E.H. Gombrich in “The Story of Art” appears to have made the dialectic between Christian representationalism and iconoclasm, noting the early Christians’ depiction through images of episodes from the Scriptures and the Iconoclastics’ revolt and their insistence on abstract symbols and patterns to depict the faith since they considered representation of sacred figures as idolatry.
The dialectic is at the heart of Wilfredo Offemaria Jr.’s “Abstraction / Obstruction: A Discourse on Faith,” running at the NCCA (National Commission for Culture and the Arts) Gallery until May 31. In the National Heritage Month exhibit of paintings and sculptures and art installations, Offemaria blends well-known Christian iconography with contemporary popular-culture imagery, more or less abstract, such as cartoon hearts, multicolored grid lines, and brand trademarks.
“My Haring Heart” is an ode to Keith Haring’s brand of pop art with the use of his signature “Love” series of illustrations. Offemaria indulges in some wordplay here as “Haring” in Filipino means “Hari” or “King,” which is how Christians in the Philippines call the Christ. In this case, the figure of Jesus is crowned with the national flag’s sun rays. Offemaria seems to ask: Is faith an abstraction or obstruction?
The question is immediately raised when one enters the exhibit, which opens with the installation, “Guiding Block,” seemingly nothing more than a pedestrian lane that either guides the viewer to the show or poses as a stumbling block, much like religious belief. In much the same way, title cards mimic the exit path of a building; they constitute both ingress into and egress out of the exhibit.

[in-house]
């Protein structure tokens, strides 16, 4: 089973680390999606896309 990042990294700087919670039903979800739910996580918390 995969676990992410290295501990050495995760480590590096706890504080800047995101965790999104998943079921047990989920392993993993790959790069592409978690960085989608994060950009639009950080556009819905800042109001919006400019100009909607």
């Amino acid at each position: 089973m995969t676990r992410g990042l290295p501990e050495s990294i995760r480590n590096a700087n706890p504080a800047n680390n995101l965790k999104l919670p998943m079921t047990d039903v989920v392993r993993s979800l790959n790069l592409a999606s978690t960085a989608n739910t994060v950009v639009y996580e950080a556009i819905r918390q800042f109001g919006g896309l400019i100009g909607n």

Bauhaus-esque lines are prominent in the collection, especially in the main abstract works, such as “Quis Ut Deus” and “Pieta.” One would mistake the lines, for example, in “Hear Me,” as either pedestrian lanes or jail bars. Offemaria seems to ask, is faith a guide or an imprisonment?
In other works, Offemaria conjures the entrancement that technology affords, which seems to challenge religion’s old power to enchant and to impress. In “First Byte: The Fall of Man,” the artist contrasts the story of Adam and Eve and the Apple logo, making technology as the forbidden fruit that causes the fall of man—or his liberation.
So does Offemaria look at science negatively? If one were to kneel facing the fiber-cast bust of Christ from his “Sacred Heart” series, one would see “First Byte: The Fall of Man” behind it, and the painting would adorn the sculpture with its halo-like rings while removing the symbol of man’s first sin in the form of the Apple logo.
A devout Catholic, Offemaria provides orthodox works such as “Scutum Fidei – Shield of the Trinity,” showing the Holy Trinity as the Sign of the Cross and the genesis of prayer. On the floor are strewn liturgical prayers as “Dona Nobis Pacem” and “Miserere Nobis,” with the latter parallel to “The Fall of Man,” signifying the artist’s belief in mercy and forgiveness.
But in most of the works, Offemaria emphasizes faith and inquiry, devotion and interrogation. —CONTRIBUTED
NCCA Gallery, open daily 9 a.m. to 5 p.m., is in the lobby of the NCCA Building at 633 Gen. Luna St., Intramuros, Manila. Admission is free. Guided group tours are by appointment. Tel. 5272205.